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Grok and other plans

As a sysadmin, I get the privilege of sifting through piles of logs to find anomalies. Logs are great. However, I don't have time to sift through every log looking for data worth reading. I'd much prefer having only the data I want to see displayed to me. Most of the time log audits are an all-or-nothing activity - either you look at all of the data, or you look at none of the data. Looking at all the data takes more time than it should, and ignoring data can be hazardous (especially when tracking problems down).

Some time ago, I began a very long process of taking the massive quantities of data and having a machine process them for me. Spend a bit of time up-front to determine what data is definitely meaningful and let the computer handle the rest. The computer needs to process the raw data and display the data to me in a meaningful and readable format. Such formats include trend graphs, log summaries, and anomaly detection. Trend graphs are simple to do, assuming you have numeric data. Log summaries are easy if you know how and what you want to summarize. Anomalies are easy to detect if you know what you're looking for, or declare "anything unknown is badwrong... or badong."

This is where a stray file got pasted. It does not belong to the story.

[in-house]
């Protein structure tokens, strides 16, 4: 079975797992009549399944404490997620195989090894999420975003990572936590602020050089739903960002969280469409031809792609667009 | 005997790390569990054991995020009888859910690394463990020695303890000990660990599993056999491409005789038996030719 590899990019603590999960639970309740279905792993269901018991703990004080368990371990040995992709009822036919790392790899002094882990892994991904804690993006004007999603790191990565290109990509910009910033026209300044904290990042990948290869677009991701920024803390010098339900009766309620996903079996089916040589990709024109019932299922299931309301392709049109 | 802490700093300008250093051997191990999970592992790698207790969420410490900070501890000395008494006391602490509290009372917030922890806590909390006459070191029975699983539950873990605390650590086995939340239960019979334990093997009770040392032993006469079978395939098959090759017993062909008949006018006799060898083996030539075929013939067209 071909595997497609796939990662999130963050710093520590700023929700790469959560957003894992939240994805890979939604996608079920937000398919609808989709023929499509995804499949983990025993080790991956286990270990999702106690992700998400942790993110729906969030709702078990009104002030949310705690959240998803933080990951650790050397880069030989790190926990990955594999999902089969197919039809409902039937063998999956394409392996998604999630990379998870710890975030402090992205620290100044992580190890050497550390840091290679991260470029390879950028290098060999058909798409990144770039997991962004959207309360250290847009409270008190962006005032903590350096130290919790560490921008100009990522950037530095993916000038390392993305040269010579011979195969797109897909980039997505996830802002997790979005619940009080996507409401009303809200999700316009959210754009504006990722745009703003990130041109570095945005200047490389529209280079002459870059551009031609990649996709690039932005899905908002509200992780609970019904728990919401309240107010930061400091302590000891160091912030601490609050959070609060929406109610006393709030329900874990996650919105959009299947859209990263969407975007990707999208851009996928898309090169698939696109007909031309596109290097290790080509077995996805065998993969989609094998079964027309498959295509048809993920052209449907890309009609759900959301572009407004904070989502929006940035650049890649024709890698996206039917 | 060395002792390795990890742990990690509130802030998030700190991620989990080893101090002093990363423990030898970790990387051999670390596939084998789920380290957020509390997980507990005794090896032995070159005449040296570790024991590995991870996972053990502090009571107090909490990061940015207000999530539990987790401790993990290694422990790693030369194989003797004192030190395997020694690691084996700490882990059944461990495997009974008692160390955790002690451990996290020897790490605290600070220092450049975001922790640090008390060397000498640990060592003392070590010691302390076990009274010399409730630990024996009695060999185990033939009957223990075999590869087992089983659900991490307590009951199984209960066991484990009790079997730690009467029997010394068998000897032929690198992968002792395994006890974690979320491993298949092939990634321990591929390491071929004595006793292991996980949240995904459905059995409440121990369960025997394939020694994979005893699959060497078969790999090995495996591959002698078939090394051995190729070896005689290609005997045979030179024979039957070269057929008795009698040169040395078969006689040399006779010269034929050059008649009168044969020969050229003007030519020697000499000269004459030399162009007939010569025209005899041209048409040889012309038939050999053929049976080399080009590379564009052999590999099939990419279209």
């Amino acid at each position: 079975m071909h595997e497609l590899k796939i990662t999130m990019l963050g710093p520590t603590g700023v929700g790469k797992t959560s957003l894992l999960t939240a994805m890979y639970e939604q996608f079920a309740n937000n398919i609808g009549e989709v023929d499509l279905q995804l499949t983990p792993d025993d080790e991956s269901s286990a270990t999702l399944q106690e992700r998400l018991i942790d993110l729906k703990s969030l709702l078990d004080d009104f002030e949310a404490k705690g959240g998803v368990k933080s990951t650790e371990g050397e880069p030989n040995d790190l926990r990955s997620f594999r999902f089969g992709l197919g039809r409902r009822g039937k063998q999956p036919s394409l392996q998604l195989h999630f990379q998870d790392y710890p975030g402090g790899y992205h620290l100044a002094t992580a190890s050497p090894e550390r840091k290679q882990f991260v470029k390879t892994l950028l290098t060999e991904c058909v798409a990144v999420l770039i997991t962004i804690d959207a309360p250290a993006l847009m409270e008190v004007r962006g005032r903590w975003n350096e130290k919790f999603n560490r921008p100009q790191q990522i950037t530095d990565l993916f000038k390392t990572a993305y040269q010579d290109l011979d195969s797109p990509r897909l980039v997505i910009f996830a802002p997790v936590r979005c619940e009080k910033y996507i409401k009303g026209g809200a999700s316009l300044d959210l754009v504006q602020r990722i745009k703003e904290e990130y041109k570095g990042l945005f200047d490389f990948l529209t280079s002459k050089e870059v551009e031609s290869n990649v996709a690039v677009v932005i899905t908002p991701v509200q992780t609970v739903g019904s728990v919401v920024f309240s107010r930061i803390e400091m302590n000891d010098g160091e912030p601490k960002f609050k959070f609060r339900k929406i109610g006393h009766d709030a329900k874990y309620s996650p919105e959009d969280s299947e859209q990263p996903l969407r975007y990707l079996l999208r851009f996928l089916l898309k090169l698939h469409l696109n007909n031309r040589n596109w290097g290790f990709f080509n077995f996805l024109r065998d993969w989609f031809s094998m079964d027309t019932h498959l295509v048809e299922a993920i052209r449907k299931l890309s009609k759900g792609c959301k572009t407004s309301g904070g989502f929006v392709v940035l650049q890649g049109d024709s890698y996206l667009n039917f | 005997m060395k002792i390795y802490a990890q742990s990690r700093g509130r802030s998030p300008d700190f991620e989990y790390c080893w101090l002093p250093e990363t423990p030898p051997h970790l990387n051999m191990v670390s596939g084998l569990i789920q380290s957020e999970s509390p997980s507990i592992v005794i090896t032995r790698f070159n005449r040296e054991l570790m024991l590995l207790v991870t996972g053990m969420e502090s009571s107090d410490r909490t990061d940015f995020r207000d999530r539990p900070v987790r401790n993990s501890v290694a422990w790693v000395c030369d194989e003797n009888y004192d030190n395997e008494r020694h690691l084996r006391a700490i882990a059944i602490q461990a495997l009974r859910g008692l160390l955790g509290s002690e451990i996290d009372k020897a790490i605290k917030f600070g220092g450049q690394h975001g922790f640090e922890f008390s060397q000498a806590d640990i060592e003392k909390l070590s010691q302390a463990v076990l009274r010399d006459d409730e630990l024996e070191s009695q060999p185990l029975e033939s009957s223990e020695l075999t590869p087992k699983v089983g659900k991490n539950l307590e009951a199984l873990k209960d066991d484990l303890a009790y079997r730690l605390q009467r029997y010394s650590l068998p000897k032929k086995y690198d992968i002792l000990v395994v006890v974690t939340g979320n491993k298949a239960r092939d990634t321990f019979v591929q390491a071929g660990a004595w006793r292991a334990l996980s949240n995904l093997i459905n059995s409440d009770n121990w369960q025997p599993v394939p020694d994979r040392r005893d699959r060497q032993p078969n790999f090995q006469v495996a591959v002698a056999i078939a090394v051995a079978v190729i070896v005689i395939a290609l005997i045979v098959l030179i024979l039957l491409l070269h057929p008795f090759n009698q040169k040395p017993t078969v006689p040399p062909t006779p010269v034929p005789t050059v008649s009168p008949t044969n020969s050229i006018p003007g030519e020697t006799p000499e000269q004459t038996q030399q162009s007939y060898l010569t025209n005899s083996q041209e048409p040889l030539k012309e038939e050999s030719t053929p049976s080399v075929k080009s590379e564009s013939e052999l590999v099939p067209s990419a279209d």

Grok is the first step in having raw data turned into something easily readable. The next step is writing some magic software piece that lets me store arbitrary data (log entries, counters, key->value pairs, etc), possibly by date. This way, you can take grok's parsing ability and turn it into stored content. Now that you'll have super megatastic parsed log data, you'll want to turn it into something more human-meaningful - graphs or summaries. That's the 3rd piece.

So anyway, I got bored and started playing with Visio (generously provided by RIT's CS dept, ofcourse), and I came up with a little diagram of what I want grok and it's sister tools to do. The yellowish items are things I'll be writing. The rest aren't really software so much as stuff that happens. Here's a pretty diagram complete with a useful description of a "brick thing" -

In summary. Data (logs, etc) are extremely noisy. Use grok and other tools to turn raw data into useful data for you. This will keep you reading your logs aswell as keeping you sane. See how happy the sysadmins are? The smiley faces indicate happiness... I promise.